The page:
At long last, Sergio Mendes seemed to be getting a bit weary of the constant chore of chasing hits in the North American pop field, and the siren call of his native Brazil beckoned. So while the overall sound of Arara remains mostly stuck in Mendes' '80s dance-pop manner, the material is all Brazilian and the CD is sometimes open to more complex rhythms than what Mendes had been using since the mid-'70s. In other words, this is not far away from the concept that The Manhattan Transfer tried on its Brasil album, but not nearly as bold nor as moving. As in the '60s, Mendes draws from the top of the deck of Brazilian writers -- Ivan Lins, Djavan, Milton Nascimento, Jorge Ben, Gilberto Gil, Dori Caymmi -- for material. There is also a remake from the Brasil '66 days, a "Mas Que Nada" electronically updated for the end of the '80s -- a little stiffer, perhaps, but the tune shines through anyway. Though only a partial return to Brazil, this record nevertheless signaled a welcome trend in Mendes' work, where he would return more and more to his roots in the future.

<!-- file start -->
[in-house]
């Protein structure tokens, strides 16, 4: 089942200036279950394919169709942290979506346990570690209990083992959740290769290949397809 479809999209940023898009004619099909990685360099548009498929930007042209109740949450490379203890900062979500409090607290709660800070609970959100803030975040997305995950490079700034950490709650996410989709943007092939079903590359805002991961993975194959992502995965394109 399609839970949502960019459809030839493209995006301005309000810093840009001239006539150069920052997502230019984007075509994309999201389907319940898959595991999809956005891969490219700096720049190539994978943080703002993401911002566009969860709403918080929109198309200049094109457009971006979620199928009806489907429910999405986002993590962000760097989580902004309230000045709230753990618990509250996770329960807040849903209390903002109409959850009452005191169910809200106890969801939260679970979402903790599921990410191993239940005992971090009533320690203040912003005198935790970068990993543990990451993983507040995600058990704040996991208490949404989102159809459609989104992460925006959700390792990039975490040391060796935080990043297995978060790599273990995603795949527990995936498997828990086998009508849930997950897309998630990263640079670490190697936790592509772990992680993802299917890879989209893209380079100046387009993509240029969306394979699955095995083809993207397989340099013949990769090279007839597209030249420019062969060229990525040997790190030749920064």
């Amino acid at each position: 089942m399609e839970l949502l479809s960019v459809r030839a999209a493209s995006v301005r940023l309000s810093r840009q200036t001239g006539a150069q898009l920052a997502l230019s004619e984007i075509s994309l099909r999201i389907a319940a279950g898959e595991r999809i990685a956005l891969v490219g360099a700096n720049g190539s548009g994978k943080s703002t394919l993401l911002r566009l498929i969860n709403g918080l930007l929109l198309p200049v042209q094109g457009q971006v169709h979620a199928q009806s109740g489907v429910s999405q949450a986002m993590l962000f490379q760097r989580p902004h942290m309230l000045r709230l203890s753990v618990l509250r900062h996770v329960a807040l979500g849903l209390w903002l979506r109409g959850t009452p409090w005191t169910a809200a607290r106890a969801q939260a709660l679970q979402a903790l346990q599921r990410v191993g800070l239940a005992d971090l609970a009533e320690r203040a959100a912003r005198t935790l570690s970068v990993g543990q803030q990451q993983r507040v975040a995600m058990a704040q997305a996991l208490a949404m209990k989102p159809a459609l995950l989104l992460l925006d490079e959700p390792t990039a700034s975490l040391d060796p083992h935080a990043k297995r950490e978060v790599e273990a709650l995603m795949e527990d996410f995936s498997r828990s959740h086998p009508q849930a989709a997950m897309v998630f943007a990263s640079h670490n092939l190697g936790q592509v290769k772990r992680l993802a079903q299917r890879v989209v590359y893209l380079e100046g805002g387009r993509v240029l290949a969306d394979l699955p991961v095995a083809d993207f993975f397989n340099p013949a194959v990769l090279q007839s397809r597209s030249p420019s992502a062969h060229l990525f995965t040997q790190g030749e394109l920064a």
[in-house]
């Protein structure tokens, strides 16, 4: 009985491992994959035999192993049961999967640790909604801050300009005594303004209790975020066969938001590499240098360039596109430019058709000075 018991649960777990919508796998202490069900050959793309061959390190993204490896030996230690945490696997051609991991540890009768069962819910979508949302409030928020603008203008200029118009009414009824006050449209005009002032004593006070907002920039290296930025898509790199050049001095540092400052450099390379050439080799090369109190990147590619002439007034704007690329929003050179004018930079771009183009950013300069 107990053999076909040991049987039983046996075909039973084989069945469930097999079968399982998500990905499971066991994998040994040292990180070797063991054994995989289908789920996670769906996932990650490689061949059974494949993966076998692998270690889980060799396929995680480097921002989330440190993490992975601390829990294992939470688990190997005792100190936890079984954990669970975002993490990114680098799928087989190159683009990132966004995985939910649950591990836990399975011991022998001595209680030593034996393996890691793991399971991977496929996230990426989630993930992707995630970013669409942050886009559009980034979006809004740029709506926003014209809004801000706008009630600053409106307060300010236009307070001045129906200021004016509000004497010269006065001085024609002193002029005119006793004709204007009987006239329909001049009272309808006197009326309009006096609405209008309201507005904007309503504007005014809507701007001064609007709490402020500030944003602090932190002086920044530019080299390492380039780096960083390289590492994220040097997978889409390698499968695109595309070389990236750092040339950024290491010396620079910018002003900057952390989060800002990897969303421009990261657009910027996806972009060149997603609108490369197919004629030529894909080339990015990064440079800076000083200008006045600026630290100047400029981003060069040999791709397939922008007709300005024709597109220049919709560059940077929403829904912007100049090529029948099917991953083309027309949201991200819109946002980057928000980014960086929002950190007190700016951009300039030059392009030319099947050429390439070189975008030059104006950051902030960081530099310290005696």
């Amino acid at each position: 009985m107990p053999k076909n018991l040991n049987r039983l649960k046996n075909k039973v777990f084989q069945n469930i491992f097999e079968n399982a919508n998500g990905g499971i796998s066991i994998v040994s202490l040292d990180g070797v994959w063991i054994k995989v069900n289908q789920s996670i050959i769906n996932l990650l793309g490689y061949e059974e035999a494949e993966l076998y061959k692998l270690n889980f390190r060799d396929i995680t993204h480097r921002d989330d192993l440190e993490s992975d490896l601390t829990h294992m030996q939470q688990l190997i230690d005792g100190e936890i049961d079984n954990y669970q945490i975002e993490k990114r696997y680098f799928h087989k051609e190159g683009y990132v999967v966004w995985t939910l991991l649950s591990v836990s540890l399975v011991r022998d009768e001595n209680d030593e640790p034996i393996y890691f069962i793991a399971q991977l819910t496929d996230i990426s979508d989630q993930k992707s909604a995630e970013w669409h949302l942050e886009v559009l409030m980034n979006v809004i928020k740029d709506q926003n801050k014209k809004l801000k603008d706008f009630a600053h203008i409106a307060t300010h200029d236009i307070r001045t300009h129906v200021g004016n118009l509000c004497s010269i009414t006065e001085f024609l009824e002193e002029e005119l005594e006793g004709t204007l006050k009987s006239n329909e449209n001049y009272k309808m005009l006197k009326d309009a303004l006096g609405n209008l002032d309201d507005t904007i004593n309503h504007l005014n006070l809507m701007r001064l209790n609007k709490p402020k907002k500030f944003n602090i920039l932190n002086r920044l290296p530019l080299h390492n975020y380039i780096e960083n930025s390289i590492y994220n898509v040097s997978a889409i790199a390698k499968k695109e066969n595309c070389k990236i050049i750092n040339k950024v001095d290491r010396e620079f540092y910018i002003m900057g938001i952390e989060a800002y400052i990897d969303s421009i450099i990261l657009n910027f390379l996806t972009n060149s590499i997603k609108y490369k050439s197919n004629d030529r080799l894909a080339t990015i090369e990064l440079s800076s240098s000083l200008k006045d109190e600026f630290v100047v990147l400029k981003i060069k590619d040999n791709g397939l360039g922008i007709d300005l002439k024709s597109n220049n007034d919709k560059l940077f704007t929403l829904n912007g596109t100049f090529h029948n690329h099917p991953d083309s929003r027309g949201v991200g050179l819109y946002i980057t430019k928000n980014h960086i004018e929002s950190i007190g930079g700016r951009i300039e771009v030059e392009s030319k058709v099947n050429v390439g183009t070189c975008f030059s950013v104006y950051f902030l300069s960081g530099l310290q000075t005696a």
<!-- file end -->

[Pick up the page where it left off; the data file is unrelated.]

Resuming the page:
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AllMusic Review by Richard S. Ginell